In an interview with Dread Central, Fogel said they made sure the film’s script used more broad, accessible language that was not tied to any kind of culture or lineage they don’t have direct personal experience with, “not just the characters, but the girls playing these characters as well,” she said in the interview.
When it comes to representation, there are many ways in which the reboot was different than the original Craft classic. Along with the casting of transgender actress Zoey Luna, this film’s production was remarkably made almost entirely of women.
“That was something that was a huge difference in this film to the original, is that the original was made for young women and it was about young women but the entire production team was older generation men….. You can just feel the power of that working on the set because that’s who the movie is for,” she said.
But why is witchcraft seen as such a feminine practice? Throughout history, for many women it has served as a symbol of power. The majority of those accused of witchcraft in most European countries were women, often by male groups and sought to protect Christianity and male authority. Witchcraft resurfaced many times as a feminist symbol of power, like during the first wave of feminism when activists like Matilda Joslyn Gage used the term “witch” to represent their interference with the patriarchy. The symbol of a witch was also used throughout feminism’s second wave, as a group called W.I.T.C.H (Women’s International Terrorist Conspiracy from Hell) rose to prominence as they rallied while wearing pointy black hats.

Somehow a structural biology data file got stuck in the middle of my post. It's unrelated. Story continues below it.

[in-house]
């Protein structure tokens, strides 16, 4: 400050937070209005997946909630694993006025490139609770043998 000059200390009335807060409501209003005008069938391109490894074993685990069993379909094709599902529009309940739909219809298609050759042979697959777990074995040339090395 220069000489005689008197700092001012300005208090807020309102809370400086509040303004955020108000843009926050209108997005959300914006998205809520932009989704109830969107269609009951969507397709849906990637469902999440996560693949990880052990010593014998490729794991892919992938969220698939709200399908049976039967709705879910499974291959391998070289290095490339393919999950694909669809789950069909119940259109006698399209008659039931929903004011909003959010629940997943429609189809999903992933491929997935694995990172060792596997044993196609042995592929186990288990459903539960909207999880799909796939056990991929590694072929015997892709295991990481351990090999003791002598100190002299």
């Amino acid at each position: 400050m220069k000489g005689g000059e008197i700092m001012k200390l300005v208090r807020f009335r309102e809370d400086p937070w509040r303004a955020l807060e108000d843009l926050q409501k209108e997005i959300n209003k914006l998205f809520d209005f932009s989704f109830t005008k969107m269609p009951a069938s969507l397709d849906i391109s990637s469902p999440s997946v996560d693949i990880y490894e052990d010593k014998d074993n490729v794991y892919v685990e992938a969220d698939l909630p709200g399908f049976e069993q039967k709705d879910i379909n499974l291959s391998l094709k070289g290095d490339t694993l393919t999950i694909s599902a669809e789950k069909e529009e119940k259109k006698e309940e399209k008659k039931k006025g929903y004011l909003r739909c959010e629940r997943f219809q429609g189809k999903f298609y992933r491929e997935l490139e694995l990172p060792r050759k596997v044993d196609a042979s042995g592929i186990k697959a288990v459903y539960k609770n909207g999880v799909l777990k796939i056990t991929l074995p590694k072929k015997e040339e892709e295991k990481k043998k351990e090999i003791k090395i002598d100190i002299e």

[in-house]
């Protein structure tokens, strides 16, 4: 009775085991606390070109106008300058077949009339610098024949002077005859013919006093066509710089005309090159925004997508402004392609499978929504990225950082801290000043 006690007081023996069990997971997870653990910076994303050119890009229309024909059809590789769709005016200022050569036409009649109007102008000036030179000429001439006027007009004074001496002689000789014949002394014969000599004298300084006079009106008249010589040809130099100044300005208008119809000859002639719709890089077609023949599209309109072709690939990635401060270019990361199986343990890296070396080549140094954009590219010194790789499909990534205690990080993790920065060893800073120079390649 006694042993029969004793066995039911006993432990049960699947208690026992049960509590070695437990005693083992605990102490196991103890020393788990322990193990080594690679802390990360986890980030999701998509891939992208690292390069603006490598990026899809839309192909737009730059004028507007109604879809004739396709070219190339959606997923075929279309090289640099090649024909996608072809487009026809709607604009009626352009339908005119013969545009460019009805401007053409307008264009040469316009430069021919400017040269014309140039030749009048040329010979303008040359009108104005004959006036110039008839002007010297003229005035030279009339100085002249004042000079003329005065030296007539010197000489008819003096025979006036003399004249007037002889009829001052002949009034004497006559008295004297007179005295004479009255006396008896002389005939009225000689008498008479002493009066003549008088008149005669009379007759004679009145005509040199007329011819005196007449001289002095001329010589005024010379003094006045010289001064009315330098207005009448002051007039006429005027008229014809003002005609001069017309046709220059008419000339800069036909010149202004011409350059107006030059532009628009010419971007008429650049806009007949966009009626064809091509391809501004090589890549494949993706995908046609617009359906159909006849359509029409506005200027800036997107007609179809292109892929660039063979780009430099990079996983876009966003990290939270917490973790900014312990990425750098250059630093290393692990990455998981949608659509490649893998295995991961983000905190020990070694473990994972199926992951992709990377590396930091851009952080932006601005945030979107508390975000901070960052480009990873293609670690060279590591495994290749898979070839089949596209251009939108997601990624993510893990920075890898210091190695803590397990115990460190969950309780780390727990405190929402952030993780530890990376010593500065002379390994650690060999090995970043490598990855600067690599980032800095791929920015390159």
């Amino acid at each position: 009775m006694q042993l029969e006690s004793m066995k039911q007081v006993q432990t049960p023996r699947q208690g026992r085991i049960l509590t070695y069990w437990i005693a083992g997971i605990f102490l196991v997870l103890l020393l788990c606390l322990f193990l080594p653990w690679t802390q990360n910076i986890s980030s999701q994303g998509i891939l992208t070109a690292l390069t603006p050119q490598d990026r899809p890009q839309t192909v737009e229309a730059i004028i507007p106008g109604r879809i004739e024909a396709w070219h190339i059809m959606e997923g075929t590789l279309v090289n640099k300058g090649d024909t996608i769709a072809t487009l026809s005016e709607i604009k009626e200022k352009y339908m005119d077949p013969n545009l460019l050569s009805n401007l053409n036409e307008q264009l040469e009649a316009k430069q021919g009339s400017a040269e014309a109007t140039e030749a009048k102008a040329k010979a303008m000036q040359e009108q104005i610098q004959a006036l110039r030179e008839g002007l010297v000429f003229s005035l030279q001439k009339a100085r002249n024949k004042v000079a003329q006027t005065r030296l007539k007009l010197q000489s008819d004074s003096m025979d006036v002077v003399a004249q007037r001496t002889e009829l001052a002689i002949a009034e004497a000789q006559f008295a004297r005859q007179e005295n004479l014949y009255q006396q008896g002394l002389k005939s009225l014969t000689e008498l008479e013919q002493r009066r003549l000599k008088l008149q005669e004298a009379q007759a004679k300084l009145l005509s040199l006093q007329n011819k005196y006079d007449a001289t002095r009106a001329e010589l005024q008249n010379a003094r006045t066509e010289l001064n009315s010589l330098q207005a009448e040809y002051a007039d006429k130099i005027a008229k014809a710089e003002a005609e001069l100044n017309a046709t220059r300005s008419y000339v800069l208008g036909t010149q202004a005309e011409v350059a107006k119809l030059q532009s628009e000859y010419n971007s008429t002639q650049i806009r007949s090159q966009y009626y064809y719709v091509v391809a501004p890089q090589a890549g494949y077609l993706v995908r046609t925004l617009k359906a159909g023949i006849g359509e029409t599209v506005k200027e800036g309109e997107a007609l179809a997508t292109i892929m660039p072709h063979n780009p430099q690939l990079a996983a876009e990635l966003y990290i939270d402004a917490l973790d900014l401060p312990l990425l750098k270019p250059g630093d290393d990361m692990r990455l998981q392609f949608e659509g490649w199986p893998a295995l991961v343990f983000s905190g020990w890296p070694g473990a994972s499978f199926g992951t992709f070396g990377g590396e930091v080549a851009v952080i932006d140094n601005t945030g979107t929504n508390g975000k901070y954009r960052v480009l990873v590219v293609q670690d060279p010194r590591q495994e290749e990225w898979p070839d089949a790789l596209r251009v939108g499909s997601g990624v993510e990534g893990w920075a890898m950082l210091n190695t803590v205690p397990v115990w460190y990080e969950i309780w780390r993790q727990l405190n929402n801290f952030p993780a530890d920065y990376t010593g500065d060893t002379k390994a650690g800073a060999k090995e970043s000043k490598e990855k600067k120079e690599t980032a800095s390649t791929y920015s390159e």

“I think that there’s something about marginalization that leads people to seek meaning and to seek healing,” says Fogel.
But the historical persecution of witches, specifically by Christianity, resulted in a lot of harmful stereotypes and inaccurate portrayals of witchcraft in modern stories. Think back to the fairy tales you read growing up, most of which included some sort of evil witch as the main antagonist.